The head of Canada’s national housing agency is asking banks and mortgage companies to stop offering higher-risk mortgages to over-leveraged first-time buyers, because they represent a threat to the economy.
In a letter to officials in the federal government and representatives of Canada’s banking and credit union industry, Evan Siddall, the CEO of the Canada Mortgage and Housing Corporation, asked lenders to be more strict about how much money they are willing to lend to fund home purchases, and more diligent about who they are lending to.
The letter was first reported on by financial news channel BNNBloomberg before Siddall released the letter publicly.
“I am asking you to continue to support CMHC’s mortgage insurance activity in preserving a healthy mortgage sector in Canada,” Siddall wrote to the banks, credit unions and other mortgage lenders that make up his customer base.
While the CMHC does not loan out money to buy homes itself, it has a massive influence on Canada’s housing market because it insures a big chunk of the loans that lenders give out.
By law, borrowers with down payments of less than 20 per cent must purchase mortgage insurance to cover potential losses if they default on their loans. Premiums that borrowers must pay for that insurance can add thousands of dollars to the cost of the loan.
CMHC raised standards for insurance
Earlier this summer, the CMHC announced it would raise its standards for giving out such insurance by raising the minimum credit scores it will accept, putting a cap on the gross debt ratio and banning the use of borrowing money to come up with the down payment.
The goal was to make it harder to get an insured loan, in the hopes that borrowers already stretched thin would not be able to get a loan, and thus not be able to get in even further over their heads. But things didn’t quite work out that way.
CMHC is the dominant mortgage insurer, but they do compete with private companies Genworth and Canada Guaranty. It’s impossible to downplay CMHC’s outsized impact on the market, however — as of the end of 2019, the crown corporation was on the hook for $429 billion worth of Canadian real estate, by insuring the mortgages on it.
The insurers often move in unison, so in the past any change at CMHC was quickly matched by the other two. But that didn’t happen this time, which means the CMHC’s moves had little impact. Anyone who was locked out by the CMHC’s higher standards simply got insurance elsewhere.
In his letter, Siddall pleaded with lenders to work with CMHC to make sure lending standards don’t become even more lax than they already are.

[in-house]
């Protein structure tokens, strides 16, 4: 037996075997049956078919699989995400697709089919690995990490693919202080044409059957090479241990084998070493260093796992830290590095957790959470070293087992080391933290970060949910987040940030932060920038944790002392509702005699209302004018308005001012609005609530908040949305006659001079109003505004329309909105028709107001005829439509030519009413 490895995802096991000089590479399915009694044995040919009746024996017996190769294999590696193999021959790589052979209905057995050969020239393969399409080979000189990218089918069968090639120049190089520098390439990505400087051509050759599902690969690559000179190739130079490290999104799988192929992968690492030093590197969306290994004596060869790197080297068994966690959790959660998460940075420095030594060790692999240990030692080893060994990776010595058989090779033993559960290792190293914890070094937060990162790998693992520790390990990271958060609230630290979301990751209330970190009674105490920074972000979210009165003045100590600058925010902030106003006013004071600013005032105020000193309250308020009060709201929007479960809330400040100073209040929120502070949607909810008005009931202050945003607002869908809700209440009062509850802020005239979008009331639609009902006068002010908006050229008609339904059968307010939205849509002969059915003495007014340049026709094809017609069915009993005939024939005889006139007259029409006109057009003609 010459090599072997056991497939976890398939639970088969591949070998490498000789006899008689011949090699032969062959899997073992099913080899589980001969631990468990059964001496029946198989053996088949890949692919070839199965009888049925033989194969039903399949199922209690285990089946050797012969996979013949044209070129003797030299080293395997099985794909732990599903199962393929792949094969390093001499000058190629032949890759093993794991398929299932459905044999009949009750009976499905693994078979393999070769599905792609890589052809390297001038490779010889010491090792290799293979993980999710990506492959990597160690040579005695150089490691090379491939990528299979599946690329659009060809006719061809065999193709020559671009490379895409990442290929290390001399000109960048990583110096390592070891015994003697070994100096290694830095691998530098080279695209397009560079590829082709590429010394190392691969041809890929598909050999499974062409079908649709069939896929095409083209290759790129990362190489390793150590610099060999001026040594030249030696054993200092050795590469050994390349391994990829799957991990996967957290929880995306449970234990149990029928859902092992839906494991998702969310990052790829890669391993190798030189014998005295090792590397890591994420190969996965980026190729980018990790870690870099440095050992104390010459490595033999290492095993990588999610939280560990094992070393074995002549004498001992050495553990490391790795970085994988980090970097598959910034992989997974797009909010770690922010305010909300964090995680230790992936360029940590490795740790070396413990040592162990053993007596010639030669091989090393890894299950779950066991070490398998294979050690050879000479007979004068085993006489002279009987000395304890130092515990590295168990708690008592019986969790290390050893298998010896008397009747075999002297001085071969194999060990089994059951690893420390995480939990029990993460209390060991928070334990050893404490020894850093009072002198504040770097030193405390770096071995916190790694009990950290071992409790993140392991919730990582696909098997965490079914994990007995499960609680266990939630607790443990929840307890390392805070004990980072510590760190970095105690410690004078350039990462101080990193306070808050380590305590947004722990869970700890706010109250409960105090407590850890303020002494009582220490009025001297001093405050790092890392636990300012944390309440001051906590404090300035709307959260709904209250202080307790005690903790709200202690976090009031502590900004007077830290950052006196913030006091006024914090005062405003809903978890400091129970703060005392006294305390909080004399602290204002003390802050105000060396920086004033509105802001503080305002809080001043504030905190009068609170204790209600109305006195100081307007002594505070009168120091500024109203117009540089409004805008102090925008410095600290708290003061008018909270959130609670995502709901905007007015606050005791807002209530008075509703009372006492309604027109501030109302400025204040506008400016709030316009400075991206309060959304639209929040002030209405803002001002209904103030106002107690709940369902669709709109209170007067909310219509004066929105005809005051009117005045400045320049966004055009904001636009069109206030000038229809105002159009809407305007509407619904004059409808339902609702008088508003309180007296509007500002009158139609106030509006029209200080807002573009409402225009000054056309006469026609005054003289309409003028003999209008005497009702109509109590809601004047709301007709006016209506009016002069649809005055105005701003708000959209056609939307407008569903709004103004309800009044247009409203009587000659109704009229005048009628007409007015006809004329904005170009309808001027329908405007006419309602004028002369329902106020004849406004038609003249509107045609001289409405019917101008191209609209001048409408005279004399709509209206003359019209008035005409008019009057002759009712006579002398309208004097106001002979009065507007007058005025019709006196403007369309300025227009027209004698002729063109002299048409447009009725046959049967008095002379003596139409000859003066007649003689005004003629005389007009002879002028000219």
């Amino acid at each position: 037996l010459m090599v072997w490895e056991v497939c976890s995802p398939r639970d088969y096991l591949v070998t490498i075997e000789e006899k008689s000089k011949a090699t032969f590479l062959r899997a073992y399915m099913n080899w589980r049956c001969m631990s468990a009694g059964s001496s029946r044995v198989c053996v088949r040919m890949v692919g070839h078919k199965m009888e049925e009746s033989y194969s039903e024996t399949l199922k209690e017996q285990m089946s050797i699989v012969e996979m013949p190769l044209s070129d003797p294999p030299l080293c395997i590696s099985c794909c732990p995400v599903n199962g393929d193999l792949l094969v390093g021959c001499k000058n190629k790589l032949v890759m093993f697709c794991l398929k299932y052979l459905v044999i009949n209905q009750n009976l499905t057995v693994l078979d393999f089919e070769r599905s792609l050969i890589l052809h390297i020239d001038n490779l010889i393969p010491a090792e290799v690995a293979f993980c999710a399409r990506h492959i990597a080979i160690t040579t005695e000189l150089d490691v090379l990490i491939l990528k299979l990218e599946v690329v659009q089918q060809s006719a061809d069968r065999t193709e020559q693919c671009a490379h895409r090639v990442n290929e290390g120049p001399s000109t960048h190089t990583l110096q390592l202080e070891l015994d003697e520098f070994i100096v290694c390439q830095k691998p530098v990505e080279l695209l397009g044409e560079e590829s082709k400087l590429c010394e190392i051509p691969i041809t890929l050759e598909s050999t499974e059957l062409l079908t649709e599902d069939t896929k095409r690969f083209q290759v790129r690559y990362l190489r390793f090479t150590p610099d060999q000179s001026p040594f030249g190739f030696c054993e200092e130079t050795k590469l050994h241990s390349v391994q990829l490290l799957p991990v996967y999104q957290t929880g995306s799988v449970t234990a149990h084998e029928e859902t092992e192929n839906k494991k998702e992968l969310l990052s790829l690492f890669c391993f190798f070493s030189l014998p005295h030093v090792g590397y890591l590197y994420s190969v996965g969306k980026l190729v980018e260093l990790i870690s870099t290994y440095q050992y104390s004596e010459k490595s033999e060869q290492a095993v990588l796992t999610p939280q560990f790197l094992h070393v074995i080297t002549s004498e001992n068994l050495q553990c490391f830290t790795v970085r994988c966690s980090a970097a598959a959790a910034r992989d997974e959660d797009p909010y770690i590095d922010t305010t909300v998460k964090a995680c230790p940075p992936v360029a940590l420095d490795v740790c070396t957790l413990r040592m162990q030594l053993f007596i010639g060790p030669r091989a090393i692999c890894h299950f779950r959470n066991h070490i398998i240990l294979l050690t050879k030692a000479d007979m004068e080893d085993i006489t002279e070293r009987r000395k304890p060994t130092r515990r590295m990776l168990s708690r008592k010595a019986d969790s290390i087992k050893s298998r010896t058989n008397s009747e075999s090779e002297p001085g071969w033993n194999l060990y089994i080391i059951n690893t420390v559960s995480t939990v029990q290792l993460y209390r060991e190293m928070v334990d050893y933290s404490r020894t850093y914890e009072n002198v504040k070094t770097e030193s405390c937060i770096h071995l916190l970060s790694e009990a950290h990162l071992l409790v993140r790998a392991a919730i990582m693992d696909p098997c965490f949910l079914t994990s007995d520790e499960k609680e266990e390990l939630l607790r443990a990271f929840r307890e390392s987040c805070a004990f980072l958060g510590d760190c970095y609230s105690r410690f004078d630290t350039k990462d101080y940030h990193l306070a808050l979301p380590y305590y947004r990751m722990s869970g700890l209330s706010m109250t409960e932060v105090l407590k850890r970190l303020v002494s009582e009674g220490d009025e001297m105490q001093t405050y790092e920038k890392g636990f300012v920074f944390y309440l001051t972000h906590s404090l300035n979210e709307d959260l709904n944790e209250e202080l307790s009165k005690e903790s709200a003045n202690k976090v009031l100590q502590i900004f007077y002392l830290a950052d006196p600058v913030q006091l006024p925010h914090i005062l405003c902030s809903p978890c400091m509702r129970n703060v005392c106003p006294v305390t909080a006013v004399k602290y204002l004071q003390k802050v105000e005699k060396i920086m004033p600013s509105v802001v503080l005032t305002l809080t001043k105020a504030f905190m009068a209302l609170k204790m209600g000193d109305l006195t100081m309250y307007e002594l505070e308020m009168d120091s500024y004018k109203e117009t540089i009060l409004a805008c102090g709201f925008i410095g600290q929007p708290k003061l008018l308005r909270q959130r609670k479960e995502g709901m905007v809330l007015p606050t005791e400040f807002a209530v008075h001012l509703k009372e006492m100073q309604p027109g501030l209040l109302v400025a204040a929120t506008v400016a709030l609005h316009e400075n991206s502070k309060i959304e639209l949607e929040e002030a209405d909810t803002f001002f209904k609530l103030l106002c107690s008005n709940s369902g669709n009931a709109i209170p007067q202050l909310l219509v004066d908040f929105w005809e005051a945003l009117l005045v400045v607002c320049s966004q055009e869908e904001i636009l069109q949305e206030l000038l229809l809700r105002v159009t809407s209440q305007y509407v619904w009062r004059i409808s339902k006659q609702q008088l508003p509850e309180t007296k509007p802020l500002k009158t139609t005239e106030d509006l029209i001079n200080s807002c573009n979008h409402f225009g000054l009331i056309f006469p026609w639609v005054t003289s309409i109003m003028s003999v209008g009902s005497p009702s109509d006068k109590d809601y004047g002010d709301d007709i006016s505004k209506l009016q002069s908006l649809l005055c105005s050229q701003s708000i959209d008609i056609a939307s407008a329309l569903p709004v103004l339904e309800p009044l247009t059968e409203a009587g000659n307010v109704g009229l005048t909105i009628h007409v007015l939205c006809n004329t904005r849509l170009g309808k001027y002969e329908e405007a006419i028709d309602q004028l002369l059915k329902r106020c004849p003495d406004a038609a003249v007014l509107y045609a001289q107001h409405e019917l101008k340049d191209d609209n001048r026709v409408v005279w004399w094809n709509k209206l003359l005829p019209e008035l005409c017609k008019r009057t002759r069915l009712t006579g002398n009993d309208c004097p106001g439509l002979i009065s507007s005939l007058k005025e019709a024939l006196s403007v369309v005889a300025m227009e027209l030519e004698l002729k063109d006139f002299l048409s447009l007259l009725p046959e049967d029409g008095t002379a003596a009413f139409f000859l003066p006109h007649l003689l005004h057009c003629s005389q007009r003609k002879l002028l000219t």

“There is no doubt that we have willingly chosen to forego some profitable business that our competitors would find appealing,” Siddall said.
“While we would prefer that our competitors followed our lead for the good of our economy, they nevertheless remain free to offer insurance to those for whom we would not.”
By not tightening lending standards, Siddall warned that the entire economy could be put at risk.
The Switzerland-based Bank of International Settlements, an industry group for central banks around the world, warns that as a rule of thumb, when households have debt loads above 80 per cent of their gross income, it’s bad for the economy.
Canada’s ratio on that front has blown past 100 per cent and is approaching 115 per cent, Siddall warns.
“Too much debt not only increases risk, it therefore slows economic growth.”
House prices expected to fall
COVID-19 has walloped every facet of the Canadian economy, but broadly speaking, house prices have yet to fall in any meaningful way. Prices were flat in March and April, before ticking higher, on average, in May and into June.
But that is unlikely to continue forever, Siddall warns.
A big reason that prices are staying high is because massive government spending programs like CERB and CEWS have allowed people to keep their heads above water for now.
But those are set to expire in the coming months, as will the hundreds of thousands of mortgage interest deferrals that banks have doled out.
Once those programs end, bankruptcies and defaults can follow, and that is when prices may decline as new buyers are unable or unwilling to pay higher prices, and sellers behind on their mortgages could become desperate to sell.
“The economic cost of COVID-19 has been postponed by effective government intervention,” he said. “It has not been avoided.”
House prices could fall by about 18 per cent and the impact of COVID-19 will be felt into 2022, the CMHC said recently.
Siddall said that under the current rules, there are loopholes that could allow people to buy houses with negative equity.
Although rare, mortgages for 95 per cent of the home’s value are allowed, and that loan would come with a four per cent capitalized insurance fee. Even a tiny fall in the housing market for someone with that loan would be next to impossible to withstand, as the homeowner would owe far more on their home than it is worth in reality.
‘Dark economic underbelly’
“In the midst of an economic calamity,” Siddall said, “we risk exposing too many people to foreclosure. These are individual tragedies that also create conditions for exacerbating feedback loops and house price crashes.”
Without naming names, Siddall accuses some in the industry of handing out too many risky loans while ignoring the long-term cost of doing so.
“Please put our country’s long-term outlook ahead of short-term profitablility,” he said.
“There is a dark economic underbelly to this business that I want to expose.”